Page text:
Sandra Tischer, Rochester, 37

I’m a middle school math teacher. I joined Postcrossing in March of 2008 and have been hooked ever since. I have sent and received more than 5,100 postcards. When I was a child, our mailman used to deliver our mail right into our kitchen and chat a bit with my grandmother. My godmother used to send me cards on special occasions like birthdays or my first day of school. When I was 8, I had my first pen pal and we kept on writing to each other until it tapered off in our teenage years. So I guess you can say that I have always appreciated [finding] something special for me in the mail. I like to pass the postcards on to my 3-year-old son, who always gets a big smile on his face when someone picked a card for him. And who doesn’t like to find a bright little piece of paper in the mail among all the bills and fliers after a long day at work? A card from Australia in the midst of Minnesota winter? Tropical beaches during a January blizzard? Just the idea that a stranger on the other side of the Atlantic or Pacific took some time out of their busy day to make mine is sweet and special in itself. In a world that seems to be growing apart by the day, it is so important to make personal connections with other people, no matter how short-lived and random they are. I’ve even opened a second account for my students.

Sara B., Eveleth, 47

I live in northern Minnesota and work as a certified registered nurse in an operating room. As I write postcards to people, I tell them it is a place of many lakes, rivers, trees, wildlife and open pit taconite mines. I joined Postcrossing on Aug. 4, 2005. Since I was about 7, I have had pen pals and really enjoy sending and receiving postal mail. According to my stat page on the Postcrossing website, I have sent 3,881 postcards and received 3,876. I am bilingual in English and Spanish, and Postcrossing users from Spanish-speaking countries will write to me in Spanish. A couple of postcards I have received from China have been written in script and I have had to use online language translators or network with someone who would know how to translate the message. I also like art and like to receive art postcards of the works of Frida Kahlo, Yoshitomo Nara, Edward Gorey, Asian art, Charley Harper and Gustav Klimt. Some Postcrossers will send postcards by local artists where they live and I enjoy this as well. The several years I have been involved in Postcrossing have made me want to learn more about the strengths, weaknesses, similarities and differences that exist between where I live and other people and places, not just here in America, but around the world.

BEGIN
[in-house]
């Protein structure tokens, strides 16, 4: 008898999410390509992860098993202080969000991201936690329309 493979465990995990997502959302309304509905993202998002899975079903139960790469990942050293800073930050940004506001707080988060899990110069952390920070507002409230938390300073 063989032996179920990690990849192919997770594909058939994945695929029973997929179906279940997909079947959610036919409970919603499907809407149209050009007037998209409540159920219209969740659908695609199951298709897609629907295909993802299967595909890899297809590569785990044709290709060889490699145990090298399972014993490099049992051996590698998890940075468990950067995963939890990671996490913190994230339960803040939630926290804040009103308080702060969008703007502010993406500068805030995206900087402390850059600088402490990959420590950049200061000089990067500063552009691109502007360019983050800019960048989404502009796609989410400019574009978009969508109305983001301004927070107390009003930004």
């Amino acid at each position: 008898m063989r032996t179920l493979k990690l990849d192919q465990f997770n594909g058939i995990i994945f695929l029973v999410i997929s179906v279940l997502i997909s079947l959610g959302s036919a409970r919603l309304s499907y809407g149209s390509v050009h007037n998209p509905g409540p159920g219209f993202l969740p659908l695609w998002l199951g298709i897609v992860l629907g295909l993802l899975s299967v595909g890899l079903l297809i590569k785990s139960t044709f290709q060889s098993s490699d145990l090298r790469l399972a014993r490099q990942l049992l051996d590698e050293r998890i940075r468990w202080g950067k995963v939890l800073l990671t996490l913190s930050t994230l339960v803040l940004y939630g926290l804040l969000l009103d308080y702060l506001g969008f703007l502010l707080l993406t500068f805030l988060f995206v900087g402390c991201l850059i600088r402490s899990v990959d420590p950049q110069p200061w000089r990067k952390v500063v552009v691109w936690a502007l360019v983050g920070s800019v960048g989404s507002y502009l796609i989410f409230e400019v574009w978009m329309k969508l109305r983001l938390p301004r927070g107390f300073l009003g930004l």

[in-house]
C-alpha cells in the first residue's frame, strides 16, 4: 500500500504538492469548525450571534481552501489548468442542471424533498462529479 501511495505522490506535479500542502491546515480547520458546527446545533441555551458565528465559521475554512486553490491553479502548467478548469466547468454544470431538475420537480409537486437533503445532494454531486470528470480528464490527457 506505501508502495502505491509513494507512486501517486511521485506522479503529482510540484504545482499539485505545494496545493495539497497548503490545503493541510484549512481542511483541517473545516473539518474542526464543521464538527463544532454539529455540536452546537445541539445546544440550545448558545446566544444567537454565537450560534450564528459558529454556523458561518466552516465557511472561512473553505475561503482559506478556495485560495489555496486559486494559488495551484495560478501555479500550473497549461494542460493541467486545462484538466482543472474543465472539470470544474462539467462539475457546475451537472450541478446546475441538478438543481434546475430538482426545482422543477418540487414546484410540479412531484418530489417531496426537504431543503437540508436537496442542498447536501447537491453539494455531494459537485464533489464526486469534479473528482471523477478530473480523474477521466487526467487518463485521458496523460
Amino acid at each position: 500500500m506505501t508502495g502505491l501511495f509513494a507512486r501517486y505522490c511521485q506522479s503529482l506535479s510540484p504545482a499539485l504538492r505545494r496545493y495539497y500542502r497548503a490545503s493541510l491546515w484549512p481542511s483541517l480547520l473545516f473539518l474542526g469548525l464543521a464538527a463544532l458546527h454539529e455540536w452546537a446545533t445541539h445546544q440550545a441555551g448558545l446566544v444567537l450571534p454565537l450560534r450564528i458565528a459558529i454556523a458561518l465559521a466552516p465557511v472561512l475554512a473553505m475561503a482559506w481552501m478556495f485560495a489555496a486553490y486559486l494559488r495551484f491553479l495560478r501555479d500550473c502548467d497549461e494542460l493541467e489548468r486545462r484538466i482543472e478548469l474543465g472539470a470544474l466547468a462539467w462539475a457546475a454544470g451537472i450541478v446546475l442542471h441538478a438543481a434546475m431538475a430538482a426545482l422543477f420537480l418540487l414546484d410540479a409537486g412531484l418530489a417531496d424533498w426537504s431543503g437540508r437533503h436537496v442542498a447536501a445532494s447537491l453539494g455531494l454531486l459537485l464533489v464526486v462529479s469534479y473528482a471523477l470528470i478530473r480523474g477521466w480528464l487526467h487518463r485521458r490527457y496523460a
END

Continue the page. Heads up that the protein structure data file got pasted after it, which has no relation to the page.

Joanna Volk, Eagan, 59

I work as a health unit coordinator in the emergency room at United Hospital. I have four young adult children. My husband passed away in November of 2017. Back in the 1960s and 70s, I had many pen pals all over the world. I sent my first card on Jan. 13, 2010, and have now sent 2,289 postcards and received 2,284. I collect penguins, so I love postcards with penguins. I also like postcards with doors, dogs and children. I am Jewish, so I ask for pictures of different synagogues around the world. I also like to put stickers on the cards I send and really like when people put them on the cards I receive. Because I have received so many postcards, it is always exciting when I receive a postcard from a country I was not familiar with, including Guernsey, Macao and Northern Mariana Islands. I have found that people around the world have a lot in common. They like to talk about their family, education, work and pets. They also like to talk about their friends and what they like to do in their free time. Minnesota is a great state and many people around the world only know of the east and west coasts, so you have a way to educate and share with others another part of the country. I love to travel and this is kind of a way to do that without actually getting on a plane. Even though the world has become so small with social media, here is a way to share your life the old-fashioned way with people around the globe.